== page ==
moglich

Conversation Between Dillon and timscottyoung

4 Visitor Messages

  1. The only red-tails I've trained (or have seen) that were okay to sit on the glove unhooded and chill without bating often are birds that are too thin (and therefore desperately WANT to be on the glove), or haven't been successful hunting. When I unhood a hunting hawk, I expect them to be amped up and full of energy. A fit, heavy, confident red-tail will want to get to the action, and they won't have the attention to sit on the glove for no good reason without many hours of manning or weight reduction, and if forced into sitting on the glove for no reason, the vast majority (I've found) will work themselves into a bating frenzy and start hanging upside down, footing the glove, etc. which will definitely have repercussions in the field.

    Hope this helps!

    Dillon
  2. I personally avoid holding a passage hawk that isn't hooded or eating, as there isn't anything positive in it for them. I just skirt the entire issue by hooding (or placing in the giant hood) as soon as I retrieve the hawk from the mews or weathering yard, and then they are loose again as soon as they are in the field. This keeps things positive all the time. If, for whatever reason, I wanted the hawk to sit the glove better, I personally find that the only way to do this is to "man" the bird a bit more. As long as they are already flying loose, they usually will sit the glove well, especially if done initially after dark, after they have eaten, with a few tidbits given every so often to keep them interested. The goal here is to get them to behave on the glove the same way they would behave while tethered on a bow perch.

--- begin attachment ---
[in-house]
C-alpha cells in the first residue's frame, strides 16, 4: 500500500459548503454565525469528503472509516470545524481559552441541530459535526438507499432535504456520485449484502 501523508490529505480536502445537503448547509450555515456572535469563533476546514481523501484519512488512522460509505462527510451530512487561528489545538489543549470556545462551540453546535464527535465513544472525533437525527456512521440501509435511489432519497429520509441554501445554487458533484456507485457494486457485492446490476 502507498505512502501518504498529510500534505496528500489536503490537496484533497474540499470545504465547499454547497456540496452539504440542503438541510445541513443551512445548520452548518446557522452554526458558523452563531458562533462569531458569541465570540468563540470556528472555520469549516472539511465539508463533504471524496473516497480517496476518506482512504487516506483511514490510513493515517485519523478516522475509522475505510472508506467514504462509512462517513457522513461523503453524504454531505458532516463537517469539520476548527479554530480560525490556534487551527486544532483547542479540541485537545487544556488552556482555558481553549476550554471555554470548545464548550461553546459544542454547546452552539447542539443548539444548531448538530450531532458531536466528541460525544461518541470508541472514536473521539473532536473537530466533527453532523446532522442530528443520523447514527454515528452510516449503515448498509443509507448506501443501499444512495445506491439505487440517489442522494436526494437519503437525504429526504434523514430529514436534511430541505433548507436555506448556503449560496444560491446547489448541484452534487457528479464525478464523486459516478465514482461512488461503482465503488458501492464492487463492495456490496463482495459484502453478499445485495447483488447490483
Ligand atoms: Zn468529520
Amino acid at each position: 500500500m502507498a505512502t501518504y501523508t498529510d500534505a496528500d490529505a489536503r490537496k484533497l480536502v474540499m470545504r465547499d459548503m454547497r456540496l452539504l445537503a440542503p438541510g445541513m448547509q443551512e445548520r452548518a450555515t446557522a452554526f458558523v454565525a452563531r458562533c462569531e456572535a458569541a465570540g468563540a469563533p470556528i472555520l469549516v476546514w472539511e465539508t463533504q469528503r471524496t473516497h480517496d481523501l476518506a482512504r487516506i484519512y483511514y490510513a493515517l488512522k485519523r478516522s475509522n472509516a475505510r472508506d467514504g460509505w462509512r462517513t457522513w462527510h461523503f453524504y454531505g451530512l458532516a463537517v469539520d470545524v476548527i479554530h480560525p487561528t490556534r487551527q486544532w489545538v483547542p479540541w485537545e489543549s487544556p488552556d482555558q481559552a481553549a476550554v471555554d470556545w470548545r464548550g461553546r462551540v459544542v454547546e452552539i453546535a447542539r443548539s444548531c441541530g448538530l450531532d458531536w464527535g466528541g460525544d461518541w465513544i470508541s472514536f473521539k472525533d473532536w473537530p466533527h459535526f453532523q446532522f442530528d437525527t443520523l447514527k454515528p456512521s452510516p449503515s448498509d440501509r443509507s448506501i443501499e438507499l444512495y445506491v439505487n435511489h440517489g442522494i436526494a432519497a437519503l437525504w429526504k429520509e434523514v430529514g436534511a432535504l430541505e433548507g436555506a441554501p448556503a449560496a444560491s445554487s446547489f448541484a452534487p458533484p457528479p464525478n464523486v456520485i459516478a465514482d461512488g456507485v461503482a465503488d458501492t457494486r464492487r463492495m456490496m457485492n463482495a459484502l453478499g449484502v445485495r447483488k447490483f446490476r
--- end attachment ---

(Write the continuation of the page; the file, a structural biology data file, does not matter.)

3. Hi Tim,

    When is she bating, when you are just handling her, or in the field?

    Almost all hawks will be really batey on the glove while hunting until they figure out the routine and understand that you will flush prey if they sit tight. This just takes time and success. I don't like hawking off the glove for these reasons, and allow all of my hawks to follow on loose when hawking except for goshawks, which I prefer hawking off the glove in most circumstances. However, I assume you're likely going after squirrels since you're in Kentucky... so take that advice with a grain of salt. For some reason I can't reply to you longer than 1000 words, so this will be continued...
  4. Hi Dillon. Merry Christmas! My name is Tim Young (From Kentucky), I have a Passage RT trapped 5 weeks ago at 38 oz. I have read and re-read and re-read again your well written info on behavior and the things to avoid. Unfortunately, I read it after I had made some mistakes. My bird is 100% to the glove on the creance at 100' and comes to the lure on the creance as soon as I pull it. She hasn't bated from the perch/creance in several days. The problem is, she wants to bate from the glove and I don't know how to fix that. My sponsor encourages me that time and tidbitting will fix this, but I read that you have seen hawks, captive for many years, still bate off of the glove. Any drills or exercises you recommend? Using tidbits, while she is on the glove, I can keep her focused on me for a while... reaching into my pouch for tidbits gets her attention.
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